After more than a decade of dull books, John Grisham strikes his original form again with a deeply satisfying read
Finally, on page 92, after a long, tense stretch, with hope rising warily, my heart began to sing. After all these years, a real, super-duper John Grisham! Since The Street Lawyer in 1998, he’d turned out more than a dozen duds. It seemed as if his steam had run out. Eager readers leapt on each new title with anticipation—only to recoil, disillusioned. Had he lost it? Was he holing up (in the Caymans, perhaps), sated, exhausted, and having outsourced his brand and pretty straightforward formula to a team of lesser writers without the ability to cast the spell of the master? One damp squib followed another, managing a slight spike with The Last Juror.
Now, finally, the real Grisham is back. David Zinc, hero of The Litigators, is an overworked lawyer at a plush Chicago law firm. His hourly billing is $500, and, like others of the tribe so familiar to Grisham readers, he’s so overworked that, as his financial assets multiply, his health and family stay neglected. In another—faraway—part of town, Oscar Finley and Wally Figg run a ‘boutique’ firm and practise a form of law best classified by the name of their dog AC—short for Ambulance Chaser.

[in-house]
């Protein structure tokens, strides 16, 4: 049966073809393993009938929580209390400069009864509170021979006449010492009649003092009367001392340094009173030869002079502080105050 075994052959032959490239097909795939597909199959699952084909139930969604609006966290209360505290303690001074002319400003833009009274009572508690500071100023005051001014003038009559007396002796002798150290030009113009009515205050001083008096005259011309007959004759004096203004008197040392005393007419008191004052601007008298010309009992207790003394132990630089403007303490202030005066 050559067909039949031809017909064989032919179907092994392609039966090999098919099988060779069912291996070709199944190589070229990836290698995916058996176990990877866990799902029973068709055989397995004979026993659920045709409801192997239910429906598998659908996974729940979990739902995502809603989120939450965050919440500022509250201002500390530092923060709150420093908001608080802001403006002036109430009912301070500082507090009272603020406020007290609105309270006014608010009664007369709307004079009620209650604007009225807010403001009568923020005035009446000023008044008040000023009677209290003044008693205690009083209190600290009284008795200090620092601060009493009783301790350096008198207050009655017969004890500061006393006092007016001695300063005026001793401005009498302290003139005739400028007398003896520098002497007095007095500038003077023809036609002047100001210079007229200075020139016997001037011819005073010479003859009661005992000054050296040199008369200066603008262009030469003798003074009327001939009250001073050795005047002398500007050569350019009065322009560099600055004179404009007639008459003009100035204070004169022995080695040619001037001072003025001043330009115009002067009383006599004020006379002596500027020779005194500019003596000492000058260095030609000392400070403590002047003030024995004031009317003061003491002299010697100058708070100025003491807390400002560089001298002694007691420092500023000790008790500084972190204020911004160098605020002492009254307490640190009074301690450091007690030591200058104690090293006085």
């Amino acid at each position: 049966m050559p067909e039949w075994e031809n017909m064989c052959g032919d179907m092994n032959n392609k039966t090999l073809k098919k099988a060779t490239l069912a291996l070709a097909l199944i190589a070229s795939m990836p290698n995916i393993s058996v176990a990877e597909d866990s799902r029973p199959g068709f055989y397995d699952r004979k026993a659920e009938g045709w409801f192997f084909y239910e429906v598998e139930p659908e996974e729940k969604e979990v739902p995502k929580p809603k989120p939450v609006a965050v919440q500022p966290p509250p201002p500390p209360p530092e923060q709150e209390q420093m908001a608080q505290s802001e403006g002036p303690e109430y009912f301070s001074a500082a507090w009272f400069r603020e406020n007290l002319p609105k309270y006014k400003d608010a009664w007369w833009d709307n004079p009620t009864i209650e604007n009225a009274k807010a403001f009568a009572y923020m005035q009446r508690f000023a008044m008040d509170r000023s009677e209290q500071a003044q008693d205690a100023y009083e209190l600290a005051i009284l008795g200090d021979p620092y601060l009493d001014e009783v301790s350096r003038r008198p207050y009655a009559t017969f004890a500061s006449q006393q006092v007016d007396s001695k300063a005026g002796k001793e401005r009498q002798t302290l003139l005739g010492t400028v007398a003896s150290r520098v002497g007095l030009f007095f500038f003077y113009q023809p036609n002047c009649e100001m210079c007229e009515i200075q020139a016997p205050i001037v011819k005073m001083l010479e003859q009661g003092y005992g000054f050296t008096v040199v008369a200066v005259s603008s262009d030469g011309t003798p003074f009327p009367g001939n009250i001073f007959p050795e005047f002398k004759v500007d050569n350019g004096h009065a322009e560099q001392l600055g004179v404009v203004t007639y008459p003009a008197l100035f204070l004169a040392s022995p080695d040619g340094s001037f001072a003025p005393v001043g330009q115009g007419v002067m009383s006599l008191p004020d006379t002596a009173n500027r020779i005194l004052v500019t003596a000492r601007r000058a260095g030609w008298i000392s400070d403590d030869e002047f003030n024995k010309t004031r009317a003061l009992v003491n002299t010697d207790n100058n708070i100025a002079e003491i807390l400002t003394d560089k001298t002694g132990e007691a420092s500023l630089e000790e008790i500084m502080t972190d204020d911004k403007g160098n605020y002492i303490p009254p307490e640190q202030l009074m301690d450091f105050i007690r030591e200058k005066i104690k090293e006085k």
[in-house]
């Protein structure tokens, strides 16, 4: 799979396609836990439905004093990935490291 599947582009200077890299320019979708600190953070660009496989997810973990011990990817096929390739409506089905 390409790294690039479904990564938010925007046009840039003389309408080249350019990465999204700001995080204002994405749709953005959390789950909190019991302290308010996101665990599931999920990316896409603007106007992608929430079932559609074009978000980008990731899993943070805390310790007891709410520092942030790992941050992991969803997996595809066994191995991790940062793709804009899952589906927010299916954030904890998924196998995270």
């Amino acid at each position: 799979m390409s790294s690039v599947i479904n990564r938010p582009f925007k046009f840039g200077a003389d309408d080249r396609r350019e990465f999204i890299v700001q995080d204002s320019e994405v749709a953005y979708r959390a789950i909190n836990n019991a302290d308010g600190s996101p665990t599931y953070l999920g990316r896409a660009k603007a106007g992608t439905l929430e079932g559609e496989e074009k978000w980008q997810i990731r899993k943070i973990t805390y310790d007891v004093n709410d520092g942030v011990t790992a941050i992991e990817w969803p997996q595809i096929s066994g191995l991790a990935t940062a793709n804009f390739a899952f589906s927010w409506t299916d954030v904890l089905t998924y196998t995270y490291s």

Grisham was responsible, long before Ally Beale, for bringing phrases like ‘ambulance chaser’, ‘probate’, ‘file a motion’, ‘deposition’ and even ‘DUI’— drunk under the influence—into the mainstream consciousness of readers in India. Through his stories, we’ve become familiar with any number of situations which engender hatred, arrogance, greed, revenge and other emotions that underlie the territory that lawyers deal with. Grisham’s books have introduced us to a range of situations in civil and criminal law, product litigation, homelessness, the agony of awaiting the conclusion of a death sentence, the drama of verdicts overturned by appeals, and much more. The dip in his readability followed his move from the fast-paced legal thrillers he excelled at writing to books that continued to be based on law but began to focus more on other issues that interested him, such as baseball, a lifelong passion, and America’s rural south, where he grew up, the second of five children of a construction worker and a homemaker.